What to do if your MacBook is overheating

If your MacBook is getting hot, the action you take will depend on what’s causing it to overheat. However, given that the most common cause of overheating is an overworked CPU, we’ll start there.

1. Check CPU usage

If your Mac's overheating, the first and foremost thing you do is check the CPU usage. You don't need any third-party apps to do that; I'll show you how to check the CPU load using Activity Monitor:

  1. Open Activity Monitor (Finder > Applications > Utilities).
  2. Click the CPU tab. 

You'll see all your apps and processes listed, from the most intensive to the least CPU-heavy.

It's easy to quit those intensive apps: select the process or an app and click the "X" button. Confirm to quit the app. 

You can also customize which process you want to see listed: click View in the top menu and select System Processes. Now, only system-related tasks will be displayed. If any of the system processes are using too much CPU resources, try restarting your Mac — a simple restart will clear your Mac's memory and start these processes correctly.

2. Close browser tabs you’re not using

Having lots of open browser tabs is one of the most common causes of an overworked Mac, especially if you use Chrome. Each open tab uses memory and consumes CPU cycles. So, the more you have open, the more CPU cycles and energy you’re using. Close down those you don’t need and bookmark the web pages instead.

3. Check your login items & launch agents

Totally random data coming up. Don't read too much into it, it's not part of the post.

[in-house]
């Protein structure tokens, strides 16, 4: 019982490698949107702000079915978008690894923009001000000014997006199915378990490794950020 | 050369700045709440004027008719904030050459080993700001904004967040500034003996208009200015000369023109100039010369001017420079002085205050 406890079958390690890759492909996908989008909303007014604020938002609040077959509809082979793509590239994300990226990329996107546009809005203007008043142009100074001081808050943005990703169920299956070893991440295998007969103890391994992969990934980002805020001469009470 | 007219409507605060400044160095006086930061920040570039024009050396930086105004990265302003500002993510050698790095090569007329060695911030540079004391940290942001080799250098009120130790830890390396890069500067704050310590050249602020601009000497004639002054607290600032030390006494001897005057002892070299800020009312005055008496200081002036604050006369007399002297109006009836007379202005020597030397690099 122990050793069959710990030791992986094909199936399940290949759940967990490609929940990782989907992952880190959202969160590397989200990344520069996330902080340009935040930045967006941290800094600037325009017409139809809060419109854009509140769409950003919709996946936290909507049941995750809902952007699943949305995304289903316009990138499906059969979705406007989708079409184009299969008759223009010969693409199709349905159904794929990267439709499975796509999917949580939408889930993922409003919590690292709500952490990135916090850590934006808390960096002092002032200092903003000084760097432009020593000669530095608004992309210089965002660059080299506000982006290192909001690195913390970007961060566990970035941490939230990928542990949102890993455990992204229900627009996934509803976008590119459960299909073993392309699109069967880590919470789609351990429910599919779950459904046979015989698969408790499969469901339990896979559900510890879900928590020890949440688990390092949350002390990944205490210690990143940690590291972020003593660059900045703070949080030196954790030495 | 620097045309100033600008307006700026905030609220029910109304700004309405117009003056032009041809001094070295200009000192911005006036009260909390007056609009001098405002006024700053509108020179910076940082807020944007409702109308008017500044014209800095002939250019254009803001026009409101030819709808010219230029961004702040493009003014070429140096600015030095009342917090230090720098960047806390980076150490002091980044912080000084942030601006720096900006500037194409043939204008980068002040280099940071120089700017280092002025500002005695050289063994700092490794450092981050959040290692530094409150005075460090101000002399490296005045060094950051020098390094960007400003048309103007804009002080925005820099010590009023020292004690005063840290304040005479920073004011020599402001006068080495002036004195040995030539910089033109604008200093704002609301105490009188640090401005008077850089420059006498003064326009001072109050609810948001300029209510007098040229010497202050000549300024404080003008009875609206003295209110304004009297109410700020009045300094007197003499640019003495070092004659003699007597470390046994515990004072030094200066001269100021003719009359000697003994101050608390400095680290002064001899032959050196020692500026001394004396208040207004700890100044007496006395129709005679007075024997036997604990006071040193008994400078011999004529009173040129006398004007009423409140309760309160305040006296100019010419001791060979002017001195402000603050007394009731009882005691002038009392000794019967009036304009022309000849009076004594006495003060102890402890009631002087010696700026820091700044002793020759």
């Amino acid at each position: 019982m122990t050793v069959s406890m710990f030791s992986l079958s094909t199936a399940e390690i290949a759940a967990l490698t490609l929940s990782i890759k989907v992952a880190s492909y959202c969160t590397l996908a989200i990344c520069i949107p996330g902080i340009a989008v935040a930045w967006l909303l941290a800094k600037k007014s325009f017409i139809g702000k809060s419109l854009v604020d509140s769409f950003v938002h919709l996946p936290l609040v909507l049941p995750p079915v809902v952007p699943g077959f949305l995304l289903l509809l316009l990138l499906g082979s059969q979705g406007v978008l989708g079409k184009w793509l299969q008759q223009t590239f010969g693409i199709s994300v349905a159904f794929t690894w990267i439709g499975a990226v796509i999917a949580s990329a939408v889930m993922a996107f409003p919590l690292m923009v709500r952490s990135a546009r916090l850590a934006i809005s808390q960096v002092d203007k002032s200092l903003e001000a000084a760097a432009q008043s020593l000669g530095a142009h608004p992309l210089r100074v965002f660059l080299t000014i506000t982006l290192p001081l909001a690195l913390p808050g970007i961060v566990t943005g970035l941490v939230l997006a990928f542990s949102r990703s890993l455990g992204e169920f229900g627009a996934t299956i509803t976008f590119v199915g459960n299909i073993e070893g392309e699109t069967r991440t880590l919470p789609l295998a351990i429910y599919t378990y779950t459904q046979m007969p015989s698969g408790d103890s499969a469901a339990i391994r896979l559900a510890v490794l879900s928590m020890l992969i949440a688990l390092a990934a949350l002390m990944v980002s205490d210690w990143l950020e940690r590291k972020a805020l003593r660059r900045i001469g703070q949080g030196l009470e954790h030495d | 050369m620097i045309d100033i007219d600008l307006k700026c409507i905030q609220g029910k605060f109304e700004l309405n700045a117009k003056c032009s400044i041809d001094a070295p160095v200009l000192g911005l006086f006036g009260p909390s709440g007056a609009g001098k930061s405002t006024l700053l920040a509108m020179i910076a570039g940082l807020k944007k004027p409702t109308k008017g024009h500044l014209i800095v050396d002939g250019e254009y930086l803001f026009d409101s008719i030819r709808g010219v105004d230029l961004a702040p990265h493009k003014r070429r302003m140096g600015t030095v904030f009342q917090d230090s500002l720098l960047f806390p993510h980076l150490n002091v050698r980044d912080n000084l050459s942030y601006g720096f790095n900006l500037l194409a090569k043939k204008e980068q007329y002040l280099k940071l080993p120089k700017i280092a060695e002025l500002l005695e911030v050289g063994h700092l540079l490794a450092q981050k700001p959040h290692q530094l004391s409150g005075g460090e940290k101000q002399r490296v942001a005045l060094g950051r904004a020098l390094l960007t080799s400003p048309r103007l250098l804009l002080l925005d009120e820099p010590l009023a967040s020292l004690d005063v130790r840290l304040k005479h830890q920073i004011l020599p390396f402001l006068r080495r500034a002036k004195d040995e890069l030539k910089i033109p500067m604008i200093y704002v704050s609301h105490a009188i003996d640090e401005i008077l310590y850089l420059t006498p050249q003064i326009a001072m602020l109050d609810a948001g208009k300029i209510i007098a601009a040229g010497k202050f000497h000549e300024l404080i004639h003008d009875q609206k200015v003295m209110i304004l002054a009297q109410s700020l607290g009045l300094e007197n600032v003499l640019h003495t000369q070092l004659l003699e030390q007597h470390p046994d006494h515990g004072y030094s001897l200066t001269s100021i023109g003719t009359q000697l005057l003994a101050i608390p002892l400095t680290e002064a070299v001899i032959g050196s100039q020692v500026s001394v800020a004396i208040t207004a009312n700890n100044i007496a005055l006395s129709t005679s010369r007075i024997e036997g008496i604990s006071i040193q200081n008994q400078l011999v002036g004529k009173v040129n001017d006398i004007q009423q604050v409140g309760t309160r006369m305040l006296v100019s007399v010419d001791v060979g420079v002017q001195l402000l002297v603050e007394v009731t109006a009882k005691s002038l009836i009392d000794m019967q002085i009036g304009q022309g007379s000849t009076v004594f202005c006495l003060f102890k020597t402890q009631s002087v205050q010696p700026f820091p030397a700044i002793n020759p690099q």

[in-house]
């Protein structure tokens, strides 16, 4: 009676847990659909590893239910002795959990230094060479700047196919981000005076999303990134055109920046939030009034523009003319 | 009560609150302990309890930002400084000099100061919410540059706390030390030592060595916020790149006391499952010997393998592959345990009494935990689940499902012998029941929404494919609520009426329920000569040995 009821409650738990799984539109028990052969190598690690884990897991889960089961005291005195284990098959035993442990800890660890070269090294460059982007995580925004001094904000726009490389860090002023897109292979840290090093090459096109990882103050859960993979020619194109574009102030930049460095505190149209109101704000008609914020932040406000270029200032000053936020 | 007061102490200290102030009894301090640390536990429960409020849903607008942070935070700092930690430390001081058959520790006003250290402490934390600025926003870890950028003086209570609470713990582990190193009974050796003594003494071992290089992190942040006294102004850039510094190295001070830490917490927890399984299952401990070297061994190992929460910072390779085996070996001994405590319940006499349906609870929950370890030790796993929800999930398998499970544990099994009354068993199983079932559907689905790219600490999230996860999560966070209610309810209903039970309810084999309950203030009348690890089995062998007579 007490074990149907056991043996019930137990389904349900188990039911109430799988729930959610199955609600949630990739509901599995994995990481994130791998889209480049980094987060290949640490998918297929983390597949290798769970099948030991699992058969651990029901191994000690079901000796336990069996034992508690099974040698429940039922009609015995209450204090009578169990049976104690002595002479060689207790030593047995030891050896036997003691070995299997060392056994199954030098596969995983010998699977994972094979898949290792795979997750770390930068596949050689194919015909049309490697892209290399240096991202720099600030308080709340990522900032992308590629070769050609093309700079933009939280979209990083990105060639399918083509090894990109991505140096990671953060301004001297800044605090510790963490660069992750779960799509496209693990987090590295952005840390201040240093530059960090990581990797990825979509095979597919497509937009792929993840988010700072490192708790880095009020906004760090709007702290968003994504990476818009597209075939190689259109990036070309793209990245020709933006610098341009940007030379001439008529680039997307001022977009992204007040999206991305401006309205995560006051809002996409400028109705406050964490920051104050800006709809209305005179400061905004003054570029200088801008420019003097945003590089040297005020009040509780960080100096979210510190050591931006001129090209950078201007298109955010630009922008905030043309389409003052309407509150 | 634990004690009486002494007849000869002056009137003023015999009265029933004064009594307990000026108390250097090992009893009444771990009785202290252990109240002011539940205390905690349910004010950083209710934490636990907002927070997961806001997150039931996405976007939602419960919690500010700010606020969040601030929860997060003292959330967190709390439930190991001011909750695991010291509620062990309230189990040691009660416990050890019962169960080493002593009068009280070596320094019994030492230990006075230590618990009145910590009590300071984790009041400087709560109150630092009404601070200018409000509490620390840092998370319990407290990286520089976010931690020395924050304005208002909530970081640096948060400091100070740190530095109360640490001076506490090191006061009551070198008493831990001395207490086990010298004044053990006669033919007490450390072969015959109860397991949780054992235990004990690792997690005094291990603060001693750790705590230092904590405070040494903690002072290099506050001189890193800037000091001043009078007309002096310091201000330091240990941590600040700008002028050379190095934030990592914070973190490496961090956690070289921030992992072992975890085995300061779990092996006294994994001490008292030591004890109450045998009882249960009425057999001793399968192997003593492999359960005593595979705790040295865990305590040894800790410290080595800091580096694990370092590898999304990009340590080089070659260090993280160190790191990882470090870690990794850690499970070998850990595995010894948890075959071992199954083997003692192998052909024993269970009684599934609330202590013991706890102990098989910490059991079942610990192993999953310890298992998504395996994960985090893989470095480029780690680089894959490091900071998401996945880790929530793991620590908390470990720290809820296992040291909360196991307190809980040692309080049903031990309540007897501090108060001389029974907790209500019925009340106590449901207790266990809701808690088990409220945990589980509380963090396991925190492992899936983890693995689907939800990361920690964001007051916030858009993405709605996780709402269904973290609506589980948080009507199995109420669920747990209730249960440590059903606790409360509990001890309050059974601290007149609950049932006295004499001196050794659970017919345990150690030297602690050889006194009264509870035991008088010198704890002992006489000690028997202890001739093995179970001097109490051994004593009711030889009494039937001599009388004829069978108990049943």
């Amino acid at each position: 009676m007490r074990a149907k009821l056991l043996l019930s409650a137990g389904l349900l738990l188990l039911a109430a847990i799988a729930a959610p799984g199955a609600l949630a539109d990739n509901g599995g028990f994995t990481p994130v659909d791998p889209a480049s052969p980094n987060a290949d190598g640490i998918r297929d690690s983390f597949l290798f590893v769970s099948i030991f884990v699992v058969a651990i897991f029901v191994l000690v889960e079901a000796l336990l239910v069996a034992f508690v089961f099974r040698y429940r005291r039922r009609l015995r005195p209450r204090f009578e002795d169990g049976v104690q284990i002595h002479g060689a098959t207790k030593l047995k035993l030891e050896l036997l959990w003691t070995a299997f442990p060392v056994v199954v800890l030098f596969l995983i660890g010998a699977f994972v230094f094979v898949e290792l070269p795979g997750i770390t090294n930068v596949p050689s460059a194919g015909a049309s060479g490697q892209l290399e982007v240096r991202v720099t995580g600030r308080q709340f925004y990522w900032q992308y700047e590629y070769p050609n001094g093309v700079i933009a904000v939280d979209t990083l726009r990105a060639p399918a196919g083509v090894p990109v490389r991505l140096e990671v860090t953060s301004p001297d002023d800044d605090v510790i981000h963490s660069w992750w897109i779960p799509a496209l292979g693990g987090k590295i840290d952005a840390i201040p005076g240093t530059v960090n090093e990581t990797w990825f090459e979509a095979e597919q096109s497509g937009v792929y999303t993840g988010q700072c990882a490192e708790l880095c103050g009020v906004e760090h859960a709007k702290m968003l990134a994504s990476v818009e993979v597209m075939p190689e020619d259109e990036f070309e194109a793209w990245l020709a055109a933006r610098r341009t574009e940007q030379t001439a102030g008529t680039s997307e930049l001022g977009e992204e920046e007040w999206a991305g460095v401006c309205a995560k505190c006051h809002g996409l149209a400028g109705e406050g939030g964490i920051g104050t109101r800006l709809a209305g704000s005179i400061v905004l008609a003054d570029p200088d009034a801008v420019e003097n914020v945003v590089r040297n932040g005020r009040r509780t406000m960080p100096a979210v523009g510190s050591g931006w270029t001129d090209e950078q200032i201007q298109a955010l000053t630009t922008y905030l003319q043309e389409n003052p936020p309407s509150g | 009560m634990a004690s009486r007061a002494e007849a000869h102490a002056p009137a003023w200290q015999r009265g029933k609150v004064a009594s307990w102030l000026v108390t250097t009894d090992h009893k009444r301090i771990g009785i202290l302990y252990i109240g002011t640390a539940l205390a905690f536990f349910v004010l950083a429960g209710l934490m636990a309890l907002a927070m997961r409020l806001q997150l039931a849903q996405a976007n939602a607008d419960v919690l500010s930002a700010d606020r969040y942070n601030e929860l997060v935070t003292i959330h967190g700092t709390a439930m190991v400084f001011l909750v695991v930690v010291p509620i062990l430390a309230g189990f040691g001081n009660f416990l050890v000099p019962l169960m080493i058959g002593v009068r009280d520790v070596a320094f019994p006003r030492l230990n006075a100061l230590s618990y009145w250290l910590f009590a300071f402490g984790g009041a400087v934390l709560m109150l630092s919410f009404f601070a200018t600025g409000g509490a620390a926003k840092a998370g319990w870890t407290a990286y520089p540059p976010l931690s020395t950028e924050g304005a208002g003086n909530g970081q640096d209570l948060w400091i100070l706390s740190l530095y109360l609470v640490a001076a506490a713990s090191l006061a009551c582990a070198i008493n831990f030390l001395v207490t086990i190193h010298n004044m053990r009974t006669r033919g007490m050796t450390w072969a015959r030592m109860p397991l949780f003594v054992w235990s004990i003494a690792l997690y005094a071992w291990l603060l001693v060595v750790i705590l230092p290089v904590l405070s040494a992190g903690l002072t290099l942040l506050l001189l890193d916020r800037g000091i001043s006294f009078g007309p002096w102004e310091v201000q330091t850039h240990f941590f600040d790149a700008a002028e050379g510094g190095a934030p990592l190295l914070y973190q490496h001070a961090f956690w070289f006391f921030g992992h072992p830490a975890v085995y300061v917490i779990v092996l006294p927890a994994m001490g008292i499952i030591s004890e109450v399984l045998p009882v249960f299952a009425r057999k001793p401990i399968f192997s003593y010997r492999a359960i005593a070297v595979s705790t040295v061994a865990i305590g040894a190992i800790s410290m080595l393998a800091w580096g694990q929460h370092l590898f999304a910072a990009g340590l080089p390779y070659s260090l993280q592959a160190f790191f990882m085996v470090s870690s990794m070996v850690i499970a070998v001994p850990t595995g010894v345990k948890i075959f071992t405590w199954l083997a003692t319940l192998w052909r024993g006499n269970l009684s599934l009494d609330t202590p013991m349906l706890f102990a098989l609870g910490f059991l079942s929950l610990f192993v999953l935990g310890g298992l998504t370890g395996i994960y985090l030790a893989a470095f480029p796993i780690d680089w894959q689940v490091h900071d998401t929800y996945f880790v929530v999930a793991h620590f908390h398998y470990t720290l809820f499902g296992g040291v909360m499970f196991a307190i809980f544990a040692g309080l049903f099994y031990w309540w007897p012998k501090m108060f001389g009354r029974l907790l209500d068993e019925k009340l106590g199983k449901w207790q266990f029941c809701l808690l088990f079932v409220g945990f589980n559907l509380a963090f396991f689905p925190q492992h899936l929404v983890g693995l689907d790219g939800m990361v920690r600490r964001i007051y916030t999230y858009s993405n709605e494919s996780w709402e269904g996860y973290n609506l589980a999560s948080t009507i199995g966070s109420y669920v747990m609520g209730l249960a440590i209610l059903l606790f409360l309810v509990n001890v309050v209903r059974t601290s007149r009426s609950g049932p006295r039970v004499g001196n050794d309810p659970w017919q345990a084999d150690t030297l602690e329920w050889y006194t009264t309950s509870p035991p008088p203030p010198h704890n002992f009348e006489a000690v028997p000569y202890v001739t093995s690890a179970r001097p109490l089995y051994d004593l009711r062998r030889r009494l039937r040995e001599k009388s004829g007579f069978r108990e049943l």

Login items are apps that open right at your Mac's startup. Usually, we're so busy doing things on our Macs that we don't notice these login items. But your Mac sure does — it starts running hot unable to handle all programs simultaneously. Let's take a look at what login items you have enabled:

  1. Click Apple menu > System Preferences.
  2. Select Users & Groups.
  3. Go to the Login Items tab.

Here you'll find apps that launch at your Mac's startup. Select the app and click the "—" button to remove it. Done!

You can also investigate launch agents. This category of apps refers to small programs that always work in the background and perform routine tasks. For example, Chrome has a few launch agents constantly running on your Mac to make sure Google services run properly. But they as well may be taxing on the processor. How to check what launch agents you have running?

  • Open Finder and choose Go in the top menu.
  • Click on Go > Go to Folder…
  • Now paste in: /Library/LaunchAgents

You’ll see the folder with the list of launch agents inside it.

Since we’re now in the Library, it’s risky to try and delete anything here on your own. I prefer using CleanMyMac X to find and remove login items and launch agents quickly. This app also helps clear system junk and declutter my storage, which is helpful if you're running out of free space on your Mac.